This device, known for short as a SXC ESP, is highly versatile, with multiple potential uses, and Washington University is working on licensing the technology.
"Small particles are difficult to remove, and our device overcomes that barrier," says Pratim Biswas of Washington University, St. Louis. The device not only captures particles with a high level of efficiency that has never before been achieved; it also inactivates them. Even bioterror agents are blocked and completely inactivated, says Biswas.
The range of potential uses includes indoor protection of susceptible populations, such as people with respiratory illness or inhalation-induced allergies, and young children; protection of buildings from bio-terror attack; protection of individuals in hospital surgical theaters, for example, during open organ surgery; protection in clean rooms for semiconductor fabrication; removal of ultrafine particles in power plants; and capture of diesel exhaust particulates, says Biswas.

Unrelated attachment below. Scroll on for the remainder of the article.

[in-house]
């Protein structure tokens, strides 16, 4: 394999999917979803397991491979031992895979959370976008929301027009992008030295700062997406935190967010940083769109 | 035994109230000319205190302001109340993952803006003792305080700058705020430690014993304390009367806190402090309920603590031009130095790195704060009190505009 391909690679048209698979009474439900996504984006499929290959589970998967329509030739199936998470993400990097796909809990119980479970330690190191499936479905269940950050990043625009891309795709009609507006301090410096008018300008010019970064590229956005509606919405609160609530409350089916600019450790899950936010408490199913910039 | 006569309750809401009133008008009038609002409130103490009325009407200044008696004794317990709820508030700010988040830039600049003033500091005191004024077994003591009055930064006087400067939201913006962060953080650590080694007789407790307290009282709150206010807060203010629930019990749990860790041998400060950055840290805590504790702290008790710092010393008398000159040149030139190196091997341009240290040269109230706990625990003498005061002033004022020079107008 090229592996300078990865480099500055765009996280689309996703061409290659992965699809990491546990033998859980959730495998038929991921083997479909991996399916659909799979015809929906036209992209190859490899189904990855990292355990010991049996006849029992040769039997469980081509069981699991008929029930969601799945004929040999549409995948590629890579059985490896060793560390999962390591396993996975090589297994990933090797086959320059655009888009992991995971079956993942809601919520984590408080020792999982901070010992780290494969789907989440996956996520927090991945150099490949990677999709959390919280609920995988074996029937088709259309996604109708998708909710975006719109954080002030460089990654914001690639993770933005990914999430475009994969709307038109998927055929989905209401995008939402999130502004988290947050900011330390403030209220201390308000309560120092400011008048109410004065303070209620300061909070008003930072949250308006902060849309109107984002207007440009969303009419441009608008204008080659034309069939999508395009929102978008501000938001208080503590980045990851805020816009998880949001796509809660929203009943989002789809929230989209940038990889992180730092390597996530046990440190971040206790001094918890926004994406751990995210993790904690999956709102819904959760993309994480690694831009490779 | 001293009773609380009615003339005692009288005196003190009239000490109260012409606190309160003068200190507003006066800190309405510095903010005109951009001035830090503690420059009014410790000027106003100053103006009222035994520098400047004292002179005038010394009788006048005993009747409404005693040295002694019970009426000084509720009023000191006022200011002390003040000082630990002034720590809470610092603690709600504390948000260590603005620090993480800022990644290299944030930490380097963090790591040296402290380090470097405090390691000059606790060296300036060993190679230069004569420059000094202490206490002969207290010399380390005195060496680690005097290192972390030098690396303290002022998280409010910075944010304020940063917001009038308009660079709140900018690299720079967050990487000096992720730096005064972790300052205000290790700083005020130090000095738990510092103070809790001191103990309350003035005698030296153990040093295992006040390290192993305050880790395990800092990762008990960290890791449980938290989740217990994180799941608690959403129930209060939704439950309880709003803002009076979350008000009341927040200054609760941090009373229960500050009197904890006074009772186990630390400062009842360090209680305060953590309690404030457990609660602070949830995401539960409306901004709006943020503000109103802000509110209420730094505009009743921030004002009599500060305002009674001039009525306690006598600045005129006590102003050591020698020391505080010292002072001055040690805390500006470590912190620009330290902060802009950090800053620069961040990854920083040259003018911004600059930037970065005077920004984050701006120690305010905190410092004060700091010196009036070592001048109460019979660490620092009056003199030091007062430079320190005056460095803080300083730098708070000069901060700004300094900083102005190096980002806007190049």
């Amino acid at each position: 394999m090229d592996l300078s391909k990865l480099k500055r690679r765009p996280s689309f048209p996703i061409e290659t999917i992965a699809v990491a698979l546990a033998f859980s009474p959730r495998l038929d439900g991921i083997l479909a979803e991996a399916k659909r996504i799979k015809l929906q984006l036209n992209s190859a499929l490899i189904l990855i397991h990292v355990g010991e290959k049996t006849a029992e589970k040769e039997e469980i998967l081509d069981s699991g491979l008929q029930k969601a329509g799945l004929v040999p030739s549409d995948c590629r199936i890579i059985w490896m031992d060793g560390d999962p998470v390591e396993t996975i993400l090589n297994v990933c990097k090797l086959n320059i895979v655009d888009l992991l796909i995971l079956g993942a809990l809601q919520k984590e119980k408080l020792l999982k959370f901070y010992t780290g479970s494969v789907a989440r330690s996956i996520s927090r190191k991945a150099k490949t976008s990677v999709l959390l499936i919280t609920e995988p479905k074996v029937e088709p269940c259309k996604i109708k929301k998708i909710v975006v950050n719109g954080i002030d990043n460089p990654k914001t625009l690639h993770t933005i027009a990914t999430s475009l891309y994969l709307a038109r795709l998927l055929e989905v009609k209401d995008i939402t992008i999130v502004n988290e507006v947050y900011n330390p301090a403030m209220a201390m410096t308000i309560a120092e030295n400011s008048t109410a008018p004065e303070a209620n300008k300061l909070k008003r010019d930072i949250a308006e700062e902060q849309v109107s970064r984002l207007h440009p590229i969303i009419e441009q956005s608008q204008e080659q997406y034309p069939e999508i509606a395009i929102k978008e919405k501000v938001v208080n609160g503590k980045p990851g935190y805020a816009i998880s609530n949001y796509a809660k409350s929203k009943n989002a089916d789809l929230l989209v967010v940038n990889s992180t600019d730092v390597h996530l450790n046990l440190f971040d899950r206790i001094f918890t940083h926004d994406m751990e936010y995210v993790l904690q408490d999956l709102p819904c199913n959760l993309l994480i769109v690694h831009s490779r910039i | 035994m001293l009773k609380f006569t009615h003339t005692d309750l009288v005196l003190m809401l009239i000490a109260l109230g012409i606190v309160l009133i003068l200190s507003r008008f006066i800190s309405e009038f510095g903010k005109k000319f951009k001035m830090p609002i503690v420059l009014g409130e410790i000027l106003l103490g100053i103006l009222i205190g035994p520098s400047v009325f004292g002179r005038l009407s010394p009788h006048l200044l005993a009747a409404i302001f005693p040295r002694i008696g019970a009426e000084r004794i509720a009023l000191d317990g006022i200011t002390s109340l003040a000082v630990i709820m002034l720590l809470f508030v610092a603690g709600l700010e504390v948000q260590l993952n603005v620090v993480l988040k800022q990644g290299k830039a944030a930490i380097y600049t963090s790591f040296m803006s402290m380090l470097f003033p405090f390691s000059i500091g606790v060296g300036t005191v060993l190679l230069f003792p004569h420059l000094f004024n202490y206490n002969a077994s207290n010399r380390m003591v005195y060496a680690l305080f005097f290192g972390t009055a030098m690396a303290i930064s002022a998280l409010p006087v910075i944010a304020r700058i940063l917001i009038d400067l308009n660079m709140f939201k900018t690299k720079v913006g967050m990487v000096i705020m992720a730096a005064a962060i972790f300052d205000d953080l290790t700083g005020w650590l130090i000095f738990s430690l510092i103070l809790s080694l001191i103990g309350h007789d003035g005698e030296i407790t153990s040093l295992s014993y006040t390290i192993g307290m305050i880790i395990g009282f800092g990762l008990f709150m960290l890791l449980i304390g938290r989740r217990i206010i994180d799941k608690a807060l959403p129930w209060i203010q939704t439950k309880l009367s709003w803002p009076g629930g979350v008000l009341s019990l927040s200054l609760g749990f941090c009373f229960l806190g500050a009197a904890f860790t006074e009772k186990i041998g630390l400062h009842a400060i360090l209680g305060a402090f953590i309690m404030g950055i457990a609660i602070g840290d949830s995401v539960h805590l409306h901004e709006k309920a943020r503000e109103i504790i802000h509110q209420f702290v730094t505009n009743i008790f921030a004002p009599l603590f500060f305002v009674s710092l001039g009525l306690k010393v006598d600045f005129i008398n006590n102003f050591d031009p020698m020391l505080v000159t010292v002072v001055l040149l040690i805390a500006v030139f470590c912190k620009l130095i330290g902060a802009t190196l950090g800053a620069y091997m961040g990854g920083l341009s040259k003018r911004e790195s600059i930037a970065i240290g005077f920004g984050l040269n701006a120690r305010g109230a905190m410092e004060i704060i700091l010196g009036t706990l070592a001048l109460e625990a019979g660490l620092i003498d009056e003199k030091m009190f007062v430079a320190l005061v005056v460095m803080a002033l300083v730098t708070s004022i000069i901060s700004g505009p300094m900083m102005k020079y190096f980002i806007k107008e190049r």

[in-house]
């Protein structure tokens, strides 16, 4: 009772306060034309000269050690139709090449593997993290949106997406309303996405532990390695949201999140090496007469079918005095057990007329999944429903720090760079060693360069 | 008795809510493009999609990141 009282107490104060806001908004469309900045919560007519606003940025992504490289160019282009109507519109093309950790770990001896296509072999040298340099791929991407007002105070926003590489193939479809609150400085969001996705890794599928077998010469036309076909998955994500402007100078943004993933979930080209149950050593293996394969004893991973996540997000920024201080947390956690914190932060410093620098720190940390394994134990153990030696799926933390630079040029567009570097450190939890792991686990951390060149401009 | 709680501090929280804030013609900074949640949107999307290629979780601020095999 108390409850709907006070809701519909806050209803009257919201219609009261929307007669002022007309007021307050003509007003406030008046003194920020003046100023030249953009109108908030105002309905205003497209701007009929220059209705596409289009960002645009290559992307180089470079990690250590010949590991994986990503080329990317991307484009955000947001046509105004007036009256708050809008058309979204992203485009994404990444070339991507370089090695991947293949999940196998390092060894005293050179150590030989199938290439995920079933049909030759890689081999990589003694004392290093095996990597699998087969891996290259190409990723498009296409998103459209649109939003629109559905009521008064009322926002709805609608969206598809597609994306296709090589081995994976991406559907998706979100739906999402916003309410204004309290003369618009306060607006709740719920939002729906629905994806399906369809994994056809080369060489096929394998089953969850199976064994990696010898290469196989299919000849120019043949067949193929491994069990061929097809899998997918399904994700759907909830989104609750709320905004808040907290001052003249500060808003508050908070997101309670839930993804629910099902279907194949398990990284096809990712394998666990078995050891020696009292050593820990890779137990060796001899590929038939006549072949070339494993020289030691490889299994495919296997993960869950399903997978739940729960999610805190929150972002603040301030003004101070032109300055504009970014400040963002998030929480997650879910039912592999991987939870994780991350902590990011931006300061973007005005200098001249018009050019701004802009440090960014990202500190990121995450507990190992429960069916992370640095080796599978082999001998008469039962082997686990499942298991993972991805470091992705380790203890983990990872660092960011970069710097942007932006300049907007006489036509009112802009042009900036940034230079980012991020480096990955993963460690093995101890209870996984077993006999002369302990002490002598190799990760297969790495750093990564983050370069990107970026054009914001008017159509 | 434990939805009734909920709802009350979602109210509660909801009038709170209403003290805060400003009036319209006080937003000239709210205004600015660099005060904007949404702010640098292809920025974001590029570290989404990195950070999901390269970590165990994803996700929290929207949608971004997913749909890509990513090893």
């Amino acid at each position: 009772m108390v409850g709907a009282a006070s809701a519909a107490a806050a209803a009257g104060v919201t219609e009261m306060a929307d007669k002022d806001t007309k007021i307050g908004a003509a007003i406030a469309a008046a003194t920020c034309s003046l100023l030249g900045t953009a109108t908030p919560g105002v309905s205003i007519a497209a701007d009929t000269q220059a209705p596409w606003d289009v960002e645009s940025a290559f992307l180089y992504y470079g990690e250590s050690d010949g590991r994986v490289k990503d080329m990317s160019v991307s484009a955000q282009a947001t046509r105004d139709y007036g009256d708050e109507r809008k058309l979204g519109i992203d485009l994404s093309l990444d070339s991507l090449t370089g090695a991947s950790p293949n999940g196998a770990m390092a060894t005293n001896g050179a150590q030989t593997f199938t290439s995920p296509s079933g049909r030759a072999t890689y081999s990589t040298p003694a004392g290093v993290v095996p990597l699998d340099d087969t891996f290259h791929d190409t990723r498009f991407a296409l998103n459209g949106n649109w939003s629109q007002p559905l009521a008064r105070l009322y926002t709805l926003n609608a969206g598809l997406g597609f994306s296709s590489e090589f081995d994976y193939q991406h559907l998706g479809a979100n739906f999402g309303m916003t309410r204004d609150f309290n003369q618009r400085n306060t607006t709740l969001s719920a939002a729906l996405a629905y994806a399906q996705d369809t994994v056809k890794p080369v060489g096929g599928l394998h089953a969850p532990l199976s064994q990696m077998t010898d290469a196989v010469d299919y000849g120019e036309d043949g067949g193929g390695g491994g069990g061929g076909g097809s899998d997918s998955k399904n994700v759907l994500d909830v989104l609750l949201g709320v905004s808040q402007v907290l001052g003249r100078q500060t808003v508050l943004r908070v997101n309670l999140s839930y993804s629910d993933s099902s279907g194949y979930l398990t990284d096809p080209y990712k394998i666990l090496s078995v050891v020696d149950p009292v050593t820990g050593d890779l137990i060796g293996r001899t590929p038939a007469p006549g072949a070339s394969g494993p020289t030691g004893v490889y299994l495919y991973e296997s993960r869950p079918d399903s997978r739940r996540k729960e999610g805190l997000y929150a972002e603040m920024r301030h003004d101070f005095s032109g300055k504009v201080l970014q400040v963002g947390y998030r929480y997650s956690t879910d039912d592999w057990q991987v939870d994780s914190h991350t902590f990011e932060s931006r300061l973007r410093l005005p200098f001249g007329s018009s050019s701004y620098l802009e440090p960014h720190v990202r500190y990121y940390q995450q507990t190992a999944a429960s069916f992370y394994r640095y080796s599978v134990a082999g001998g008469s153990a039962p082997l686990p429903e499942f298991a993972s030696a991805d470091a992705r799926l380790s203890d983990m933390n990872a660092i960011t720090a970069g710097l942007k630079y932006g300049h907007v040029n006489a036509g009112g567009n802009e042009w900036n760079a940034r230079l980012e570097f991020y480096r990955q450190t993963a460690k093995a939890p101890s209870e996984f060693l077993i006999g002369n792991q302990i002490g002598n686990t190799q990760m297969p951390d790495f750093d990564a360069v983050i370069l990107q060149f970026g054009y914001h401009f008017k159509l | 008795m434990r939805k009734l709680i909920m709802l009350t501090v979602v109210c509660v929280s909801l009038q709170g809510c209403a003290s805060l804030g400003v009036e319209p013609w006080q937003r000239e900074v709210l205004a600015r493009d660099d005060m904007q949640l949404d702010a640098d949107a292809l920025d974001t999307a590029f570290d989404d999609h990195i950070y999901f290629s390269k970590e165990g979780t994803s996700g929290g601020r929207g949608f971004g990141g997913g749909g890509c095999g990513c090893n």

The device could be used in homes, with a cost similar to that of high efficiency air cleaners, says Biswas. "But it would be much easier to operate, and much more effective," he adds. It could be added into stand-alone indoor air cleaners, or incorporated into HVAC systems in homes, offices, and even in aircraft cabins. In the study, the device exceeded standards for high efficiency articulate air filters, which must be capable of removing particles larger than 0.3 micrometers with 99.97 percent efficiency.
The SXC ESP works by placing a charge on the particles—"which it does very effectively," says Biswas—and then using an electrical field to trap the particles. The SXC unit then also completely inactivates biological particles, by irradiating them, and photoionizing them—as UV light does, only more energetically.